4. I have a couple of those ferns, neither of which looks as good as yours, which I suppose shouldn’t really be a surprise given our respective locations. I’m sure it will be very happy.

  5. lcp says:

    Yes, that fern is very cool! I can offer words of encouragement because I have two of these that have survived two winters & two summers here in San Antonio, with minimal assistance on my part…Both are in pots, and in light shade (courtyard by front porch & back yard near umbrella/rockers) and have been growing quite merrily all along…If they get VERY dry the leaves curl up and look quite dead and brown, but revive like Lazarus if you give them a drink in time, thank goodness…I did plant two others, quite wee, in the cementlike soil that borders the back path below the deck, and they were in sun half the day: I am sorry to report those two are no longer amongst the living, so my guess is that your will be quite happy in their nifty rock in your shade…don’t they seem like maidenhair on steroids to you, by the way?

    On another note, your purple oxalis is giving my purple oxalis an inferiority complex…:)-

    • Pam/Digging says:

      Yay, so glad to hear it doesn’t mind light shade! I have hope for this little guy. And I like the Lazarus bit too, although now I’m tempted to test it. As for that oxalis, it’s nothing I do for it. It’s just a purple-powered machine and has been going strong in that turquoise pot for years with a little top-dressing of compost in spring. I adore it. —Pam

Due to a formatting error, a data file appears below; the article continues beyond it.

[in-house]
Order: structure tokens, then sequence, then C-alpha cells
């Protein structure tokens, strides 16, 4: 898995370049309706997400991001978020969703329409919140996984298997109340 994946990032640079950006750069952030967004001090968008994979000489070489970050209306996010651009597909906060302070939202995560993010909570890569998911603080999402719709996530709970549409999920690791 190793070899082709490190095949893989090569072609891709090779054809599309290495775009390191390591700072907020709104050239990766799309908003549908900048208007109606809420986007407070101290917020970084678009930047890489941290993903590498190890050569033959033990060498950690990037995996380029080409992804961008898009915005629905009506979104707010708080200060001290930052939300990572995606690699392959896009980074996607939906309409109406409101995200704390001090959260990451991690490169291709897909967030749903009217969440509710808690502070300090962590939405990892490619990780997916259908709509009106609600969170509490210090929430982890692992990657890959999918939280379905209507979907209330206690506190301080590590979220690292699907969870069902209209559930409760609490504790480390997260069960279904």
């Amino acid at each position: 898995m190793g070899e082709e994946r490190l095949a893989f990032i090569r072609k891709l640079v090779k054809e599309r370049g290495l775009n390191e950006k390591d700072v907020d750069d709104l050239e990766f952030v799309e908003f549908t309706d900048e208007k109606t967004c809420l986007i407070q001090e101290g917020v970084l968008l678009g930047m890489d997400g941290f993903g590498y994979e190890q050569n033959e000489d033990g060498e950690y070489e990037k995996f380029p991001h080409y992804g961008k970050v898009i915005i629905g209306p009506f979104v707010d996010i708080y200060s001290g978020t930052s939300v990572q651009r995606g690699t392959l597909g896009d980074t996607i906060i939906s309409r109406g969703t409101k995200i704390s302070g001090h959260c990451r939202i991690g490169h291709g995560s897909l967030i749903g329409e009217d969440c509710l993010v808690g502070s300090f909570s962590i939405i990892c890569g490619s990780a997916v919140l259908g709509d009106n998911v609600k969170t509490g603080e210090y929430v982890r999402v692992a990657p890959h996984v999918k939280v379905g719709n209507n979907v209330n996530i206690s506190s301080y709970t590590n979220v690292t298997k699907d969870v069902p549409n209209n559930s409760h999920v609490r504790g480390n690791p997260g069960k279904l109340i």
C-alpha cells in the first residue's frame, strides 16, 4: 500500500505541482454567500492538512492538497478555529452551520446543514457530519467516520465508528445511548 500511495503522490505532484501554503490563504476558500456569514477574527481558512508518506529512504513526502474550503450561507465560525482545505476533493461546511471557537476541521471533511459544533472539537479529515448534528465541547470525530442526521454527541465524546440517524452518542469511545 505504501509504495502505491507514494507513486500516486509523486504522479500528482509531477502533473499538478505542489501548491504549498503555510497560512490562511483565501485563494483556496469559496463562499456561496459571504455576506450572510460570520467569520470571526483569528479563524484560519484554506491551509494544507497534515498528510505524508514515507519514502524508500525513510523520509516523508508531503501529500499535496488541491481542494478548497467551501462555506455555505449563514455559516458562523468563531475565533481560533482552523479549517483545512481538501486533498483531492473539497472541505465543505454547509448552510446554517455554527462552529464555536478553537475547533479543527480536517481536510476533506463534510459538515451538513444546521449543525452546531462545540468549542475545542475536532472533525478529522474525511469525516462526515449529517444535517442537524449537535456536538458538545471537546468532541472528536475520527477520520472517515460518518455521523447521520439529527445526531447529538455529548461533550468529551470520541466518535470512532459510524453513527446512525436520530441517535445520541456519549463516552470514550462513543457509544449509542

6. Your backyard looks great, and I love your rock-hugging fern. What a fabulous planter! I have a couple of Cheilanthes which look similar to the one you have, and also like a bit different conditions than most other ferns. Best of luck with it – I hope to see it in person, although I’m still on the fence about the Fling. Would love to attend, but we are on the college hunt this year, so are almost maxed out as far as travel budget goes. Will try to finagle something…

    My FFU here: https://flutterandhum.wordpress.com/2017/11/16/foliage-follow-up-day-november-2017/

  7. Lori says:

    I’m trying this one too! Haven’t killed it yet. Robin hasn’t killed hers either, so I am hoping it’s a winner in my garden!

  8. Jenny says:

    I think I have seen that growing successfully at the Wildflower Center. Good luck.

  9. Your new fern looks great and the rock planter is perfect for it. Your garden is looking very summer-like, while here in the northeast foliage is changing color and starting to fall. Here is my FFU for November at http://landscapedesignbylee.blogspot.com/2017/11/garden-bloggers-bloom-day-foliage.html#.Wg5VrLpOmhA

  10. Kris P says:

    I love the rock planter and the fern is perfect for it. I’ve been trying to find ferns that can withstand summer’s heat and our long dry spells here so I’ll be interested in hearing how yours, new to me, does in the long haul. I have a belated foliage follow-up here: https://krispgarden.blogspot.com/2017/11/foliage-follow-up-new-plants.html

  11. How clever to plant the fern in a rock, Pam. It is very effective. Your back yard is lovely. P. x

  12. Even without flowers, your foliage keeps the garden interesting. So much life yet in late November!